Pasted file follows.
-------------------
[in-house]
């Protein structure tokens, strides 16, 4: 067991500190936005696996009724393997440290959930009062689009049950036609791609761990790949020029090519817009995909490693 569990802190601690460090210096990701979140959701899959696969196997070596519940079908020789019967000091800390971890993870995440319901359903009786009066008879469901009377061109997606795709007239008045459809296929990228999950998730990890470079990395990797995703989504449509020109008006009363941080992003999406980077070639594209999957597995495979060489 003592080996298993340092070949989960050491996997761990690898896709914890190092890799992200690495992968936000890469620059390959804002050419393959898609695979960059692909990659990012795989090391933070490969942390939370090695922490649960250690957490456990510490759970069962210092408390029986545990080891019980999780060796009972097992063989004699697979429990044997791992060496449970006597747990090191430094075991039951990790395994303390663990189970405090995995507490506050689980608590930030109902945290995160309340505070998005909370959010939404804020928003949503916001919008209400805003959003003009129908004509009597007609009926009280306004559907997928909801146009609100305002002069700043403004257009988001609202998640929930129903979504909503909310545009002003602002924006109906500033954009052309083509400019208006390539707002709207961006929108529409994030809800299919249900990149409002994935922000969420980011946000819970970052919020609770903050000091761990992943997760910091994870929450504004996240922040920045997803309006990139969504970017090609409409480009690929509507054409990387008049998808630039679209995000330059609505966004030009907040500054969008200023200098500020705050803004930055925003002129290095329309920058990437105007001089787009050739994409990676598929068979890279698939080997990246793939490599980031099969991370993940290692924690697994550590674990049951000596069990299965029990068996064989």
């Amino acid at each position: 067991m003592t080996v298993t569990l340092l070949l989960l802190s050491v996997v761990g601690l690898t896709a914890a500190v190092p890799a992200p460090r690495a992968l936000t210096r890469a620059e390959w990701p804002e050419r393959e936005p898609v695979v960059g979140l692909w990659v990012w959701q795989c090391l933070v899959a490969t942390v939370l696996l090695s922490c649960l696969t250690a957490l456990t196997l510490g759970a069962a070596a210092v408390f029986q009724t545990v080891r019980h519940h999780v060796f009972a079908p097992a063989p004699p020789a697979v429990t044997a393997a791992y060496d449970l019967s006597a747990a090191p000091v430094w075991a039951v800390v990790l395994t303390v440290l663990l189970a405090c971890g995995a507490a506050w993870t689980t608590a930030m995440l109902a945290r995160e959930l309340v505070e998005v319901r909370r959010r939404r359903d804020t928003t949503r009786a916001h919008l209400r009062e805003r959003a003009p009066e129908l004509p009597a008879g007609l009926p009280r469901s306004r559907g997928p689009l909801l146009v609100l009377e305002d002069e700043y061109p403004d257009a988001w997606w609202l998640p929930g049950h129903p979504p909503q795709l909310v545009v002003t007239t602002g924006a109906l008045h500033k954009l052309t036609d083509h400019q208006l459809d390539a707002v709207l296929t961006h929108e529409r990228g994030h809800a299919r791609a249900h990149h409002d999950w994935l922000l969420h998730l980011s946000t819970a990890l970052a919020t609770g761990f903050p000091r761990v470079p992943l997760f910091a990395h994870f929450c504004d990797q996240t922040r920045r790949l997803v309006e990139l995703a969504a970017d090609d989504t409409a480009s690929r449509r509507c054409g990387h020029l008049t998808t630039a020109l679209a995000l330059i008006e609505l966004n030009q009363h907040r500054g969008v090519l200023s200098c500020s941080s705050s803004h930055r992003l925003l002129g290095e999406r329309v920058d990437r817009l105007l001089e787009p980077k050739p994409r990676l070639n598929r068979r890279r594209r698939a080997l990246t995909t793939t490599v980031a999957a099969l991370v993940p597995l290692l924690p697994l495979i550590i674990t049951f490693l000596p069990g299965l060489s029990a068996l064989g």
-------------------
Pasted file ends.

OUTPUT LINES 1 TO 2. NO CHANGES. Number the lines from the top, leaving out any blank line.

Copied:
[in-house]
């Protein structure tokens, strides 16, 4: 067991500190936005696996009724393997440290959930009062689009049950036609791609761990790949020029090519817009995909490693 569990802190601690460090210096990701979140959701899959696969196997070596519940079908020789019967000091800390971890993870995440319901359903009786009066008879469901009377061109997606795709007239008045459809296929990228999950998730990890470079990395990797995703989504449509020109008006009363941080992003999406980077070639594209999957597995495979060489 003592080996298993340092070949989960050491996997761990690898896709914890190092890799992200690495992968936000890469620059390959804002050419393959898609695979960059692909990659990012795989090391933070490969942390939370090695922490649960250690957490456990510490759970069962210092408390029986545990080891019980999780060796009972097992063989004699697979429990044997791992060496449970006597747990090191430094075991039951990790395994303390663990189970405090995995507490506050689980608590930030109902945290995160309340505070998005909370959010939404804020928003949503916001919008209400805003959003003009129908004509009597007609009926009280306004559907997928909801146009609100305002002069700043403004257009988001609202998640929930129903979504909503909310545009002003602002924006109906500033954009052309083509400019208006390539707002709207961006929108529409994030809800299919249900990149409002994935922000969420980011946000819970970052919020609770903050000091761990992943997760910091994870929450504004996240922040920045997803309006990139969504970017090609409409480009690929509507054409990387008049998808630039679209995000330059609505966004030009907040500054969008200023200098500020705050803004930055925003002129290095329309920058990437105007001089787009050739994409990676598929068979890279698939080997990246793939490599980031099969991370993940290692924690697994550590674990049951000596069990299965029990068996064989």